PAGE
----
Singapore health ministry to curb rampant issuance of medical certificates, set to amend Healthcare Services Act

Skipping classes and work might just get harder in Singapore. Taking cognizance, The Ministry of Health has decided to come with strict measures pertaining to the issuance of medical certificates. As per reports, the MOH stated that several doctors are giving out the MCs too freely.

A representational image of a working medical practitioner. Photo courtesy: Unsplash
A representational image of a working medical practitioner. Photo courtesy: Unsplash

The MOH also stated that MCs were issued for non-medical reasons as well, raising concern about the practice in the city-state.

The ministry has proposed to amend the Healthcare Services Act and currently seeking feedback from experts. A circular regarding the same was also sent to doctors on April 22, news reports said.

What are the allegations?

The MOH pointed out that, in some cases, certificates were issues based on patients’ self-reported reasons during teleconsultations. It also alleged that no proper assessment was done by an expert before the MCs were given.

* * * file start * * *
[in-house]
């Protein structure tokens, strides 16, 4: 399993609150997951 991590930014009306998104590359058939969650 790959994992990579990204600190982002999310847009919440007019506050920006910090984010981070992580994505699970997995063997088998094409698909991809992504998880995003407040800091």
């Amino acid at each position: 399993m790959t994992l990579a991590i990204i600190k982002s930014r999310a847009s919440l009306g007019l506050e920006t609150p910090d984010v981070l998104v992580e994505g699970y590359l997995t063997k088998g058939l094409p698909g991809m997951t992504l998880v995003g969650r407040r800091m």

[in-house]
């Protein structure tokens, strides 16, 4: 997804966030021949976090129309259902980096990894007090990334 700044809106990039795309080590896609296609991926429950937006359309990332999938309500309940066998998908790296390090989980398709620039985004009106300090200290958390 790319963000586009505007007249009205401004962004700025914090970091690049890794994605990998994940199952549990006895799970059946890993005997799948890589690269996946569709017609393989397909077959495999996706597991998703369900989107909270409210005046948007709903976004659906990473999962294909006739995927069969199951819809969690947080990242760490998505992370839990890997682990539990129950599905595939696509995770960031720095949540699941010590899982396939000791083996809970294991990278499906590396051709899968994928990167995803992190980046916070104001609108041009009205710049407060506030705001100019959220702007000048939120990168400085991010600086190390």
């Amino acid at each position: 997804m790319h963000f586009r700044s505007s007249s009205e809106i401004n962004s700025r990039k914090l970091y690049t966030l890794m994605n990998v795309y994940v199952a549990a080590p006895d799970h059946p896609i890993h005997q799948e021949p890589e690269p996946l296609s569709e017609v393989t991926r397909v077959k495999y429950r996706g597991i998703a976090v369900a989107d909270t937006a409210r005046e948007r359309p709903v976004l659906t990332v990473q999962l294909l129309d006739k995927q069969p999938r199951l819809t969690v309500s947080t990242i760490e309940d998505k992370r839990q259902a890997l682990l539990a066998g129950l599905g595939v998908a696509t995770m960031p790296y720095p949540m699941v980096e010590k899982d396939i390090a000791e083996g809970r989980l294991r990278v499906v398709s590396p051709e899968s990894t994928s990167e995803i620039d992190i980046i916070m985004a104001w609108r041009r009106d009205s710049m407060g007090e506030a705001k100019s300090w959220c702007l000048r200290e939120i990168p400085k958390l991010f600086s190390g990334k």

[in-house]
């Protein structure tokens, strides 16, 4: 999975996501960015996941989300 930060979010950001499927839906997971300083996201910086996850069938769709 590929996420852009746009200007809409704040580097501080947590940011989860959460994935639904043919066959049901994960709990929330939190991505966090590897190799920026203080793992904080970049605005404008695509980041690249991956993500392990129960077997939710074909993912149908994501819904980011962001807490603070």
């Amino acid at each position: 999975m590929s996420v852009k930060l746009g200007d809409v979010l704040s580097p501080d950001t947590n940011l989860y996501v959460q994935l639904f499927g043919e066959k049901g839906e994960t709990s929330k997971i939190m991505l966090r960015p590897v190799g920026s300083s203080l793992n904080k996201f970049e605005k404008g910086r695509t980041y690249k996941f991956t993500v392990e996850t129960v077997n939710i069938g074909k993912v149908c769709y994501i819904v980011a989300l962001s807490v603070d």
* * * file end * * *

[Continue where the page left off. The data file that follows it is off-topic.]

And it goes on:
“MCs were issued when patients mentioned that they had just wanted a certification to skip work or school, but they were not sick,” MOH said.

Cases of the same patient getting MCs without proper examination were also highlighted.

What are the proposed regulations?

Doctors might have to mention their credentials and medical council registration number on every MC they issue, as per reports.

If doctors fail to adhere to this norm, they will risk the revocation of their medical practitioner’s license.

The MOH is likely to conduct inspections or audits. Doctors who fail during these, might end up on a professional watchdog’s list for further action.

Seeking feedback, MOH said those medical practitioners who are interested, can provide feedback on the new requirement and email in to by May 20.

The new circular was signed jointly by Professor Kenneth Mak, director-general of health at MOH, and Professor Chee Yam Cheng, President, Singapore Medical Council.

It reminded the medical practitioners to stick to the Ethical Code and Ethical Guidelines of doctors.

“[An MC] must be made in the context of an existing patient-doctor relationship and is premised on the duty of care the doctor owes the patient arising from this patient-doctor relationship,” the circular said.